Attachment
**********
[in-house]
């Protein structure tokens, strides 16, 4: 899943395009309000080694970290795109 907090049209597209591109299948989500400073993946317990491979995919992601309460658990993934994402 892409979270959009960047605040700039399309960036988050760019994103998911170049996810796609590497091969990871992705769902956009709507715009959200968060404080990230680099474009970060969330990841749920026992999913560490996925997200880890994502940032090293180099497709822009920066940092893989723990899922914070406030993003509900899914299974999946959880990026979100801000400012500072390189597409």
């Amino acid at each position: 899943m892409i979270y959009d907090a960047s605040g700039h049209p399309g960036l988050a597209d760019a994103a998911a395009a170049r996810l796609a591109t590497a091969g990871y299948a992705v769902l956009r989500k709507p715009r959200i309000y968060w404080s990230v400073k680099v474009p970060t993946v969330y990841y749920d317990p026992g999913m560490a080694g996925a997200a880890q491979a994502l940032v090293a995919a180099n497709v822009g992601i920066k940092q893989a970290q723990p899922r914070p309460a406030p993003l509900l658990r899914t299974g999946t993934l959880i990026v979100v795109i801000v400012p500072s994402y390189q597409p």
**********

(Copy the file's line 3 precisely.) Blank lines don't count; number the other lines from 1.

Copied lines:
């Amino acid at each position: 899943m892409i979270y959009d907090a960047s605040g700039h049209p399309g960036l988050a597209d760019a994103a998911a395009a170049r996810l796609a591109t590497a091969g990871y299948a992705v769902l956009r989500k709507p715009r959200i309000y968060w404080s990230v400073k680099v474009p970060t993946v969330y990841y749920d317990p026992g999913m560490a080694g996925a997200a880890q491979a994502l940032v090293a995919a180099n497709v822009g992601i920066k940092q893989a970290q723990p899922r914070p309460a406030p993003l509900l658990r899914t299974g999946t993934l959880i990026v979100v795109i801000v400012p500072s994402y390189q597409p």